Land Registry staff set to strike over job and privatisation fears.

Land Registry staff set to strike over job and privatisation fears.

Land Registry staff set to strike over job and privatisation fears.

First published in News

WEYMOUTH'S Land Registry staff are set to walk out for 48-hours over fears about privatisation and job cuts.

The Public and Commercial Services(PCS) union has said that members at the building on the Granby Industrial Estate will join colleagues from across England and Wales in the stike.

The two-day strike is over fears that the agency could be privatised and that jobs could be cut.

The walkout, among the union's 3,000 members in 14 locations in England and Wales, will be on Wednesday 14 and Thursday 15 May.

There are 230 staff at the Weymouth office about three-quarters of whom are union members.

A consultation into the Land Registry's future closed in March, but union bosses said they have been told no decision has been reached.

A spokesman for the union said that despite repeated requests, Land Registry bosses have refused to rule out compulsory redundancies and office closures as 'the government appears to favour pressing ahead with privatisation.'

The spokesman said: “Business minister Michael Fallon is officially still considering responses to his consultation into the Land Registry's future, with options being to move it from the civil service to a 'government owned company', into a joint venture with a private company, or to maintain it in public ownership.”

The union said it believes the majority of consultation responses, including professionals and lawyers in the property industry, are opposed to any change of status.

Chairman of the PCS branch at Weymouth Land Registry Andy Woodgate said morale at the offices in Melcombe Court was 'at rock bottom.'

He said: “The situation is two fold. It's to do with the privatisation threat. We believe it's now very much on the cards.”

Figures from the Land Registry suggest they have a 98 percent customer satisfaction rating and last year made £98 million for the Treasury.

Mr Woodgate said: “We are helping to reduce the deficit- why do you want to privatise us? When we have performed very well both in value for money terms and customer service terms.”

Mr Woodgate said staff felt frustrated about not being told what was going to happen and they felt 'lives were on hold.'

Talks are ongoing and Mr Woodgate said the strike could be called off if talks were 'constructive' or if there was a retraction away from the ideas of privatisation or office closures.

We said: “We have to do something before it's too late.”

Comments (18)

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4:43pm Tue 6 May 14

MrTomSmith says...

Needs privatisation so no sympathy here I am afraid.
Needs privatisation so no sympathy here I am afraid. MrTomSmith
  • Score: -29

4:54pm Tue 6 May 14

Dorset Guy1 says...

MrTomSmith wrote:
Needs privatisation so no sympathy here I am afraid.
Why - If it makes a profit why move it to a rip off Private Company The Government have been ripped off too often
[quote][p][bold]MrTomSmith[/bold] wrote: Needs privatisation so no sympathy here I am afraid.[/p][/quote]Why - If it makes a profit why move it to a rip off Private Company The Government have been ripped off too often Dorset Guy1
  • Score: 45

6:10pm Tue 6 May 14

Weyhassled says...

MrTomSmith wrote:
Needs privatisation so no sympathy here I am afraid.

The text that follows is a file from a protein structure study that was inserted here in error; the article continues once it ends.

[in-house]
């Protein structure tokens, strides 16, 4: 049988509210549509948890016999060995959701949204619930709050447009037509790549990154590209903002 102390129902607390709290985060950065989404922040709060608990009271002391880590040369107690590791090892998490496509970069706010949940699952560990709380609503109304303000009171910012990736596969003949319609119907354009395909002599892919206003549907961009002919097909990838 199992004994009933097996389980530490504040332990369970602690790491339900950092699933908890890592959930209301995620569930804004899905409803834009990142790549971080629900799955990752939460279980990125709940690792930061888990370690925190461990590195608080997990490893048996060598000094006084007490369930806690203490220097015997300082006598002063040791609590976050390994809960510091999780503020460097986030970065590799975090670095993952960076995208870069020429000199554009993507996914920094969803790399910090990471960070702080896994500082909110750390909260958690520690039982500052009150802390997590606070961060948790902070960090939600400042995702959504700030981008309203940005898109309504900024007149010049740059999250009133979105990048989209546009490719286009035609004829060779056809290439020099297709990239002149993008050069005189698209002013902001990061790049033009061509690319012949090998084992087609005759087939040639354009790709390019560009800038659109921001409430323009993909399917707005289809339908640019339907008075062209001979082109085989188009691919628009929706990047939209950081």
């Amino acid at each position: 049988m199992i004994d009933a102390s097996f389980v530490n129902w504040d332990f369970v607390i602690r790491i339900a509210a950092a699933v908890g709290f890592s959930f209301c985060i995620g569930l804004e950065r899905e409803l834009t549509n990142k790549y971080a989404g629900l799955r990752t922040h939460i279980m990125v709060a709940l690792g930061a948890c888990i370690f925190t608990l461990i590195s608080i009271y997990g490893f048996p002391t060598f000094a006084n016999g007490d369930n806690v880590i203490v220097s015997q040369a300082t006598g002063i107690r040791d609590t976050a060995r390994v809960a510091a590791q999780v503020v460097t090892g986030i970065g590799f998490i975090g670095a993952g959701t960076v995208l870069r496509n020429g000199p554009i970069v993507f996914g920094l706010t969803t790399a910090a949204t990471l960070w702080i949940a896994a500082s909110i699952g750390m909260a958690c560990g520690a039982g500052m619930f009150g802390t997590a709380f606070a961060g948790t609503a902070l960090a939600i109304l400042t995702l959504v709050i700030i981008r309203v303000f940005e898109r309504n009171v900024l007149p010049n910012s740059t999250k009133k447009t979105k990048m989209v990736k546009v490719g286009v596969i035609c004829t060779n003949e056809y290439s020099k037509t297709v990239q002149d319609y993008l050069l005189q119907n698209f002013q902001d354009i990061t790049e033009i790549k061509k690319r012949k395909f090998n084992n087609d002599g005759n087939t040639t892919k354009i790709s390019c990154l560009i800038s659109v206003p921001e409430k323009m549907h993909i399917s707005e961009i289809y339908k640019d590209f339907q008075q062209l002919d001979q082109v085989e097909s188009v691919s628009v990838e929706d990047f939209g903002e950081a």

would you care to enlighten us as to why this is the case and set out your evidence. The Land Registry contributed millions to the treasury from last year, we are a monopoly and deliver efficiency savings every year, productivity to you, I have worked there for over 30 years so do feel qualified to comment, I would suggest anyone interested has a look at the guardian website, very interesting!!!
[quote][p][bold]MrTomSmith[/bold] wrote: Needs privatisation so no sympathy here I am afraid.[/p][/quote]would you care to enlighten us as to why this is the case and set out your evidence. The Land Registry contributed millions to the treasury from last year, we are a monopoly and deliver efficiency savings every year, productivity to you, I have worked there for over 30 years so do feel qualified to comment, I would suggest anyone interested has a look at the guardian website, very interesting!!! Weyhassled
  • Score: 29

6:57pm Tue 6 May 14

Get a grip says...

Weyhassled wrote:
MrTomSmith wrote:
Needs privatisation so no sympathy here I am afraid.
would you care to enlighten us as to why this is the case and set out your evidence. The Land Registry contributed millions to the treasury from last year, we are a monopoly and deliver efficiency savings every year, productivity to you, I have worked there for over 30 years so do feel qualified to comment, I would suggest anyone interested has a look at the guardian website, very interesting!!!
It may be that tom smith has no idea about how the registry works.
[quote][p][bold]Weyhassled[/bold] wrote: [quote][p][bold]MrTomSmith[/bold] wrote: Needs privatisation so no sympathy here I am afraid.[/p][/quote]would you care to enlighten us as to why this is the case and set out your evidence. The Land Registry contributed millions to the treasury from last year, we are a monopoly and deliver efficiency savings every year, productivity to you, I have worked there for over 30 years so do feel qualified to comment, I would suggest anyone interested has a look at the guardian website, very interesting!!![/p][/quote]It may be that tom smith has no idea about how the registry works. Get a grip
  • Score: 18

6:59pm Tue 6 May 14

cosmick says...

MrTomSmith wrote:
Needs privatisation so no sympathy here I am afraid.
Some people talk out of there R *ss
[quote][p][bold]MrTomSmith[/bold] wrote: Needs privatisation so no sympathy here I am afraid.[/p][/quote]Some people talk out of there R *ss cosmick